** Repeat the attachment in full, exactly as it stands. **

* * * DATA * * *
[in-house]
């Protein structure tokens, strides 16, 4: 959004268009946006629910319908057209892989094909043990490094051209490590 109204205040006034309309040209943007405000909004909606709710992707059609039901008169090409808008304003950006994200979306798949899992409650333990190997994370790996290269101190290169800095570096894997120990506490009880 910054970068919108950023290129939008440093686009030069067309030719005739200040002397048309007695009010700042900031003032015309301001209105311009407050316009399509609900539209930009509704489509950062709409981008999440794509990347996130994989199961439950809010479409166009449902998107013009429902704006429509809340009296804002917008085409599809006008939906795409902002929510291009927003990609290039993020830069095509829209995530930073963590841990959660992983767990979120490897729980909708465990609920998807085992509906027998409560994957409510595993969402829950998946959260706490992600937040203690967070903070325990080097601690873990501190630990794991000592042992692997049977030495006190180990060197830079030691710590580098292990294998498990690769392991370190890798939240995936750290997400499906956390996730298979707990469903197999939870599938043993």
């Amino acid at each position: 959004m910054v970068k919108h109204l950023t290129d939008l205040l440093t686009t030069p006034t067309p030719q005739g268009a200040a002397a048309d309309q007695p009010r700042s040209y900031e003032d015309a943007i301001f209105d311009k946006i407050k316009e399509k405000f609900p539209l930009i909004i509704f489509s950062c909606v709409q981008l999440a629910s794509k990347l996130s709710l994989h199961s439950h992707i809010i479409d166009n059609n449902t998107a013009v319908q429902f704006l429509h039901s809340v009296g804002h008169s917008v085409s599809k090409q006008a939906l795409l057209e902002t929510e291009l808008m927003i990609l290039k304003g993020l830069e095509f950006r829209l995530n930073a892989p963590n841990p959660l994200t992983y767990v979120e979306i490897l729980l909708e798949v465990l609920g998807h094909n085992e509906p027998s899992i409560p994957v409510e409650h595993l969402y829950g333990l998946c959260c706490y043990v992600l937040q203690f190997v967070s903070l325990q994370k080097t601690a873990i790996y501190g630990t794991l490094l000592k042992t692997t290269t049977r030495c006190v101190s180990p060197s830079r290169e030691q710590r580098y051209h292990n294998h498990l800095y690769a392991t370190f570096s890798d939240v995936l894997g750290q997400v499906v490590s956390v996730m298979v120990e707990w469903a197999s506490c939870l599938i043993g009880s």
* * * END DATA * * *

[in-house]
């Protein structure tokens, strides 16, 4: 959004268009946006629910319908057209892989094909043990490094051209490590 109204205040006034309309040209943007405000909004909606709710992707059609039901008169090409808008304003950006994200979306798949899992409650333990190997994370790996290269101190290169800095570096894997120990506490009880 910054970068919108950023290129939008440093686009030069067309030719005739200040002397048309007695009010700042900031003032015309301001209105311009407050316009399509609900539209930009509704489509950062709409981008999440794509990347996130994989199961439950809010479409166009449902998107013009429902704006429509809340009296804002917008085409599809006008939906795409902002929510291009927003990609290039993020830069095509829209995530930073963590841990959660992983767990979120490897729980909708465990609920998807085992509906027998409560994957409510595993969402829950998946959260706490992600937040203690967070903070325990080097601690873990501190630990794991000592042992692997049977030495006190180990060197830079030691710590580098292990294998498990690769392991370190890798939240995936750290997400499906956390996730298979707990469903197999939870599938043993």
């Amino acid at each position: 959004m910054v970068k919108h109204l950023t290129d939008l205040l440093t686009t030069p006034t067309p030719q005739g268009a200040a002397a048309d309309q007695p009010r700042s040209y900031e003032d015309a943007i301001f209105d311009k946006i407050k316009e399509k405000f609900p539209l930009i909004i509704f489509s950062c909606v709409q981008l999440a629910s794509k990347l996130s709710l994989h199961s439950h992707i809010i479409d166009n059609n449902t998107a013009v319908q429902f704006l429509h039901s809340v009296g804002h008169s917008v085409s599809k090409q006008a939906l795409l057209e902002t929510e291009l808008m927003i990609l290039k304003g993020l830069e095509f950006r829209l995530n930073a892989p963590n841990p959660l994200t992983y767990v979120e979306i490897l729980l909708e798949v465990l609920g998807h094909n085992e509906p027998s899992i409560p994957v409510e409650h595993l969402y829950g333990l998946c959260c706490y043990v992600l937040q203690f190997v967070s903070l325990q994370k080097t601690a873990i790996y501190g630990t794991l490094l000592k042992t692997t290269t049977r030495c006190v101190s180990p060197s830079r290169e030691q710590r580098y051209h292990n294998h498990l800095y690769a392991t370190f570096s890798d939240v995936l894997g750290q997400v499906v490590s956390v996730m298979v120990e707990w469903a197999s506490c939870l599938i043993g009880s």